Building Envelope blog posts
Meeting architects’ needs with new materials, more flexible products and custom solutions
Maarja Raatma, Project Development Manager, Building Components, Ruukki Estonia | May. 5, 2020
For us quality customer service is discussing ideas with architects, finding right materials and right solutions and making sample pieces. If then the project is finally produced and installed, we feel we have been a part of creating something great.
Sometimes this might take several years. For example the work with Estonian Film Museum started already in the beginning of 2015. And last delivery was made in the beginning of 2017. We advised architect how to achieve very classic and minimal look with Cor-Ten. Especially tricky was to find solution for Cor-Ten roof which is completely nontraditional. But now film museum is one of the most expressive public buildings opening this year. I’m sure it will become a landmark.
In our work we noticed that the trend in metal facades has been showing signs that standard color portfolio does not satisfy all customers’ needs. As we love to get involved with architects’ projects from very early stages, we picked up this signal and decided to become more flexible than ever.
Showroom helps architects to see and feel the materials
This fall, there has been a lot of action in our facade factory in Pärnu, Estonia. Not only our workmen have been busy as bees, but there have also been many construction workers and furniture installers working. The reason behind this is that our facade factory working on opening their very own showroom.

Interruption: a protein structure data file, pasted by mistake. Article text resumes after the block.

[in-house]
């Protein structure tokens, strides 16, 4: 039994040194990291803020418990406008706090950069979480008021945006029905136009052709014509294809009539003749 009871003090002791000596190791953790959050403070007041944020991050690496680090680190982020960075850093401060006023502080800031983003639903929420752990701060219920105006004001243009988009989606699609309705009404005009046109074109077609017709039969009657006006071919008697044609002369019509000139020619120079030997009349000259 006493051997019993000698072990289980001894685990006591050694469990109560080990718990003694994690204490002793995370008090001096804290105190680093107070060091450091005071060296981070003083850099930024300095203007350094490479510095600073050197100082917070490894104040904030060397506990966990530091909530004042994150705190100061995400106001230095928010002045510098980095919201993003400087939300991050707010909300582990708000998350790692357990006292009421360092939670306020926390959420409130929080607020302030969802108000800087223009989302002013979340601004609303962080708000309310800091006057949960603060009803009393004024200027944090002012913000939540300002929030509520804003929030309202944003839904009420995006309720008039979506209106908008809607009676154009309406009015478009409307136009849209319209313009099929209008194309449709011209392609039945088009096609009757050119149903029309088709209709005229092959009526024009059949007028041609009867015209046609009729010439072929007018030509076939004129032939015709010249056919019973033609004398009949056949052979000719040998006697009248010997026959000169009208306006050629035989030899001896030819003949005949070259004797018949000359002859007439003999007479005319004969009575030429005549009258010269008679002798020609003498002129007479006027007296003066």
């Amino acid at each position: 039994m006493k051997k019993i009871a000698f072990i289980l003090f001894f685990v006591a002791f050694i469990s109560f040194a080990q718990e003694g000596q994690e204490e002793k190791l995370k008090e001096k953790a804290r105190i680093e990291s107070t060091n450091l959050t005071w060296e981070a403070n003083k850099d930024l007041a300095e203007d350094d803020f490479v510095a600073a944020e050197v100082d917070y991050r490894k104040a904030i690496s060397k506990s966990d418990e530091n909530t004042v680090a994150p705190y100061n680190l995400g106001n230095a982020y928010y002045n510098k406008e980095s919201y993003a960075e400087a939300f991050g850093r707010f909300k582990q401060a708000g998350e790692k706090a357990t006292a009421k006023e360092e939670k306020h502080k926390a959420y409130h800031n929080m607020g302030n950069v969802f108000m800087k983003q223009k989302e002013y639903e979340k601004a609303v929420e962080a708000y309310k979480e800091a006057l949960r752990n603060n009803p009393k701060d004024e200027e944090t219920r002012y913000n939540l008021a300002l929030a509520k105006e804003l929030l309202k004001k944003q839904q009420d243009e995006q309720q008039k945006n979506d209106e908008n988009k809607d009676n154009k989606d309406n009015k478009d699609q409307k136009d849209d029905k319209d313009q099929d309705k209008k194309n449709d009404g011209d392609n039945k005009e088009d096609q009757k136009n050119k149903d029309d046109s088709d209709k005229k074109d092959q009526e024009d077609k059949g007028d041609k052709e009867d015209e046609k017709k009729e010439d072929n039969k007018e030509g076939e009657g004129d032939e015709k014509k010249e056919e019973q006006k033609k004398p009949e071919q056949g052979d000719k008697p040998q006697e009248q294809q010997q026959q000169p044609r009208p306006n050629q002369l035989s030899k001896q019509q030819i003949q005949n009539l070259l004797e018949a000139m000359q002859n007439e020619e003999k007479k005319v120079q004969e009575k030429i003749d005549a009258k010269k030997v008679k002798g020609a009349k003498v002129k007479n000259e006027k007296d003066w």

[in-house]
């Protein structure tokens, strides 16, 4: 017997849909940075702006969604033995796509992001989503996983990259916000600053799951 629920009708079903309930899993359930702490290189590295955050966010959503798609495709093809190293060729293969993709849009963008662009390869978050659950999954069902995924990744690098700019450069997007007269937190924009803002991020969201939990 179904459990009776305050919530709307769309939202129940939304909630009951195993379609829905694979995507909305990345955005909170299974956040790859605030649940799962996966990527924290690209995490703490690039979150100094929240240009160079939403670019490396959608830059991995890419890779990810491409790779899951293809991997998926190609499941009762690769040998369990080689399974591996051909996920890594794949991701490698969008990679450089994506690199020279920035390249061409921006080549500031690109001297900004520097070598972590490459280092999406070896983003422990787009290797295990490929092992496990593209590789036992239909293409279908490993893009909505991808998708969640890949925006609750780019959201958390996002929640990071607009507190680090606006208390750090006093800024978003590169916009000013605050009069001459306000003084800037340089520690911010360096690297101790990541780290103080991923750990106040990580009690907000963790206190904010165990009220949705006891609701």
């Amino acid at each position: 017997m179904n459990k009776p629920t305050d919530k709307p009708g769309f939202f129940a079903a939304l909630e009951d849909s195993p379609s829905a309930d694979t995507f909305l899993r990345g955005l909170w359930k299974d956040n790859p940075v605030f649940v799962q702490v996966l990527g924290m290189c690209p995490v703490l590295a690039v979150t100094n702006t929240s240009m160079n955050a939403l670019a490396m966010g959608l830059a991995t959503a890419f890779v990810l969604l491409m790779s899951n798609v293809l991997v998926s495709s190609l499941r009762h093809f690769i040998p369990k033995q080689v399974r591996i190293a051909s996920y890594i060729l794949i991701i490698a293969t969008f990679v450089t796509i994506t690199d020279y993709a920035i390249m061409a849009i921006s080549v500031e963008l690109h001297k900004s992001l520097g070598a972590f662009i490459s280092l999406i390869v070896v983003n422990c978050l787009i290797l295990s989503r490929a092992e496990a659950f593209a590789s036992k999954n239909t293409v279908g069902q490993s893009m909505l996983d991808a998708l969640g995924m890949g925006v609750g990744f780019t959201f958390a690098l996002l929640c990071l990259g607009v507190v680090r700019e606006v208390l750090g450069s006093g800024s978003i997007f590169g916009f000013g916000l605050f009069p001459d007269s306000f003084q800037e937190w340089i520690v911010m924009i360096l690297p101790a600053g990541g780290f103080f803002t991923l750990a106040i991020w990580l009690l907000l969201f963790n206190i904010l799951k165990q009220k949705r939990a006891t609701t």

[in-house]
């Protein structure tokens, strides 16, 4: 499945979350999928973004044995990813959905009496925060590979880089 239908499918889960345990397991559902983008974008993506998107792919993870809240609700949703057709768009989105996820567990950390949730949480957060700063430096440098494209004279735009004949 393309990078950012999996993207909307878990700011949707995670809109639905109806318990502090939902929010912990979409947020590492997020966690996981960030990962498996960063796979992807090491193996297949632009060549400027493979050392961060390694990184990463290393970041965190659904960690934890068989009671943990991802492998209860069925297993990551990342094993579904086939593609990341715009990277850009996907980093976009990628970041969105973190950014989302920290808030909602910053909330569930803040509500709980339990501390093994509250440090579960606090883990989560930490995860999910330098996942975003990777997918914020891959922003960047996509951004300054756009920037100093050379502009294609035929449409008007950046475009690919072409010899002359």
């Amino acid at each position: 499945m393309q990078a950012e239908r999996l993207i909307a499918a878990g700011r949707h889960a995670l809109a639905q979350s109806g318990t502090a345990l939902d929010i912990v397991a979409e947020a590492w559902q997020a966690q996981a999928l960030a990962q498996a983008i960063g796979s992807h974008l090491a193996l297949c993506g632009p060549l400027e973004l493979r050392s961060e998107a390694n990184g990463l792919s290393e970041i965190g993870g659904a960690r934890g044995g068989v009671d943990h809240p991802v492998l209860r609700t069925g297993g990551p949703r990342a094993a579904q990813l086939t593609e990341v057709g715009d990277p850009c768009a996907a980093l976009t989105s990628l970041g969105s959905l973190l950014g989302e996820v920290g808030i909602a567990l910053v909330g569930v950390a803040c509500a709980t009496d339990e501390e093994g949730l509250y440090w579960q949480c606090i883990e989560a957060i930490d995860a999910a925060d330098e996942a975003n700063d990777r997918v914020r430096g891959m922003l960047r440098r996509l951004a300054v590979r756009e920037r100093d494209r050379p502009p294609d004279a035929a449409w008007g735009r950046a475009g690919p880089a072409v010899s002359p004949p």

Besides our standard steel and Cor-Ten also all our new materials (stainless steel, copper, titanium zinc and many varieties of aluminum) have been tested out and best pieces will be showcased on the walls of the showroom. It will be a good place to meet our facade specialists and find answers to questions about metal facades.
Special solutions for buildings
In addition to new trends in materials, a lot of hours have also been invested into finding special solutions to architects’ ideas: triangles, three-dimensional pieces and special lamellas. Sometimes just a little change in standard products can give the new edge that is needed.
And we are also trying out a new way of thinking – we can look at our raw material as a sheet of paper. We can fold it to try out new solutions and then see if our staff and machines are able to do the same. In the showroom hallway for example we have a triangular façade element that has a change of depth form one end to another. Before figuring out the layout in a program it was helpful to fold it and find the shortcomings beforehand.
This showroom will become a home for all those new ideas and everybody is welcome to see the diversity that can be created with metal facades. We are happy to provide our expertise!
Stay tuned for opening news! In the meanwhile, take a look at the new facade materials and our new reference case, the Estonian Film Museum.